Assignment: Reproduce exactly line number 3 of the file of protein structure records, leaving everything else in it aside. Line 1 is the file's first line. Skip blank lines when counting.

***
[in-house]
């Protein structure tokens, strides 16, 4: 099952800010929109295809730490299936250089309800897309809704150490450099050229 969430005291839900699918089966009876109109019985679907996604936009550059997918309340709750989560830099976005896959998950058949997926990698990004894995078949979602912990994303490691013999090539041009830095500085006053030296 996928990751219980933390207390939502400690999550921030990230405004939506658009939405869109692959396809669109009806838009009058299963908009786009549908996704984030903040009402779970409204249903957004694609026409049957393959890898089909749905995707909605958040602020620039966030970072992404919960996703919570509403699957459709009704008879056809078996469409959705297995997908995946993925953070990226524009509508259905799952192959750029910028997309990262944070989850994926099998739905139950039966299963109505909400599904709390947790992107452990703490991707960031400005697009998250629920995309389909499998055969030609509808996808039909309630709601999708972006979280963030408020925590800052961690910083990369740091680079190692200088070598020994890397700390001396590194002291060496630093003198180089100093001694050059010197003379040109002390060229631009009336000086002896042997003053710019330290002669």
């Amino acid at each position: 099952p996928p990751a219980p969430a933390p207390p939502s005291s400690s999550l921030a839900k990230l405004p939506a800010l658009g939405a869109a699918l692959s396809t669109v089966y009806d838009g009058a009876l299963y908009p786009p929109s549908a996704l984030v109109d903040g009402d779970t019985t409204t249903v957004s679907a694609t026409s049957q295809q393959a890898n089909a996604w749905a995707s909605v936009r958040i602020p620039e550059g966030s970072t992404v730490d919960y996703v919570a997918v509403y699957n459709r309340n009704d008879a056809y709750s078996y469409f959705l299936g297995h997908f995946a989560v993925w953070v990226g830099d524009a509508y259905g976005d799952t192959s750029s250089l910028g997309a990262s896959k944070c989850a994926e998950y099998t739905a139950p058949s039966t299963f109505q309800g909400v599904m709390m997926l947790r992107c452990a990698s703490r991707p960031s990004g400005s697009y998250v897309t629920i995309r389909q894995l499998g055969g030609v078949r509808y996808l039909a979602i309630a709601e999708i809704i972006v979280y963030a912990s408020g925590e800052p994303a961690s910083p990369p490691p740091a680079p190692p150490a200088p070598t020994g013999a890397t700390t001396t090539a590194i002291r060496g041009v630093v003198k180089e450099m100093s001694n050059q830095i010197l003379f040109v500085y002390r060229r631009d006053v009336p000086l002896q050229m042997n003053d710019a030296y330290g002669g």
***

């Amino acid at each position: 099952p996928p990751a219980p969430a933390p207390p939502s005291s400690s999550l921030a839900k990230l405004p939506a800010l658009g939405a869109a699918l692959s396809t669109v089966y009806d838009g009058a009876l299963y908009p786009p929109s549908a996704l984030v109109d903040g009402d779970t019985t409204t249903v957004s679907a694609t026409s049957q295809q393959a890898n089909a996604w749905a995707s909605v936009r958040i602020p620039e550059g966030s970072t992404v730490d919960y996703v919570a997918v509403y699957n459709r309340n009704d008879a056809y709750s078996y469409f959705l299936g297995h997908f995946a989560v993925w953070v990226g830099d524009a509508y259905g976005d799952t192959s750029s250089l910028g997309a990262s896959k944070c989850a994926e998950y099998t739905a139950p058949s039966t299963f109505q309800g909400v599904m709390m997926l947790r992107c452990a990698s703490r991707p960031s990004g400005s697009y998250v897309t629920i995309r389909q894995l499998g055969g030609v078949r509808y996808l039909a979602i309630a709601e999708i809704i972006v979280y963030a912990s408020g925590e800052p994303a961690s910083p990369p490691p740091a680079p190692p150490a200088p070598t020994g013999a890397t700390t001396t090539a590194i002291r060496g041009v630093v003198k180089e450099m100093s001694n050059q830095i010197l003379f040109v500085y002390r060229r631009d006053v009336p000086l002896q050229m042997n003053d710019a030296y330290g002669g």